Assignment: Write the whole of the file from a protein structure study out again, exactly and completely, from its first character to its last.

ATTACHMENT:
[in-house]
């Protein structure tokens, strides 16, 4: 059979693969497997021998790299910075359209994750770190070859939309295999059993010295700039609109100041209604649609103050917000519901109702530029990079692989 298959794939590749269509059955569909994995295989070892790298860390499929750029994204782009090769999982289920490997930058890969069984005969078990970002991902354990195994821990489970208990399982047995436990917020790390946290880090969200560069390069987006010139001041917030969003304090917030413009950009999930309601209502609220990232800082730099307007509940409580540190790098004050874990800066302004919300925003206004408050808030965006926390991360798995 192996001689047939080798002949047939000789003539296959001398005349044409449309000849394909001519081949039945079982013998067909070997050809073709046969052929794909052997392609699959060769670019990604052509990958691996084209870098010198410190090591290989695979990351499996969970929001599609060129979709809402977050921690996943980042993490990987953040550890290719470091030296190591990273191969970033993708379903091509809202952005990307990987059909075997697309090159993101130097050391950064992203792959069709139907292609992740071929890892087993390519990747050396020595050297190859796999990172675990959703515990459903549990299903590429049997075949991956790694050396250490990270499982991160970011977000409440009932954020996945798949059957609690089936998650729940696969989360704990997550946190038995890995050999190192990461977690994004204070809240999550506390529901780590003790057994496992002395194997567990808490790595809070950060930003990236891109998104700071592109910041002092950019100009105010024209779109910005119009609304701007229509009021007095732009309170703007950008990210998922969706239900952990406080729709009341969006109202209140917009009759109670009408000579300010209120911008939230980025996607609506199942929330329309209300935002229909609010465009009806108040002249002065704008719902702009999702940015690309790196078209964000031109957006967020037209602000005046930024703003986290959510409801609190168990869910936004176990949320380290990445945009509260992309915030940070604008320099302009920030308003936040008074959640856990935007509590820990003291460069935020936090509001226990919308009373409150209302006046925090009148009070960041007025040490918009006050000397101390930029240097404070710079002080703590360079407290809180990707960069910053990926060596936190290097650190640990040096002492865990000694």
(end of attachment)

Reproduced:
[in-house]
């Protein structure tokens, strides 16, 4: 059979693969497997021998790299910075359209994750770190070859939309295999059993010295700039609109100041209604649609103050917000519901109702530029990079692989 298959794939590749269509059955569909994995295989070892790298860390499929750029994204782009090769999982289920490997930058890969069984005969078990970002991902354990195994821990489970208990399982047995436990917020790390946290880090969200560069390069987006010139001041917030969003304090917030413009950009999930309601209502609220990232800082730099307007509940409580540190790098004050874990800066302004919300925003206004408050808030965006926390991360798995 192996001689047939080798002949047939000789003539296959001398005349044409449309000849394909001519081949039945079982013998067909070997050809073709046969052929794909052997392609699959060769670019990604052509990958691996084209870098010198410190090591290989695979990351499996969970929001599609060129979709809402977050921690996943980042993490990987953040550890290719470091030296190591990273191969970033993708379903091509809202952005990307990987059909075997697309090159993101130097050391950064992203792959069709139907292609992740071929890892087993390519990747050396020595050297190859796999990172675990959703515990459903549990299903590429049997075949991956790694050396250490990270499982991160970011977000409440009932954020996945798949059957609690089936998650729940696969989360704990997550946190038995890995050999190192990461977690994004204070809240999550506390529901780590003790057994496992002395194997567990808490790595809070950060930003990236891109998104700071592109910041002092950019100009105010024209779109910005119009609304701007229509009021007095732009309170703007950008990210998922969706239900952990406080729709009341969006109202209140917009009759109670009408000579300010209120911008939230980025996607609506199942929330329309209300935002229909609010465009009806108040002249002065704008719902702009999702940015690309790196078209964000031109957006967020037209602000005046930024703003986290959510409801609190168990869910936004176990949320380290990445945009509260992309915030940070604008320099302009920030308003936040008074959640856990935007509590820990003291460069935020936090509001226990919308009373409150209302006046925090009148009070960041007025040490918009006050000397101390930029240097404070710079002080703590360079407290809180990707960069910053990926060596936190290097650190640990040096002492865990000694």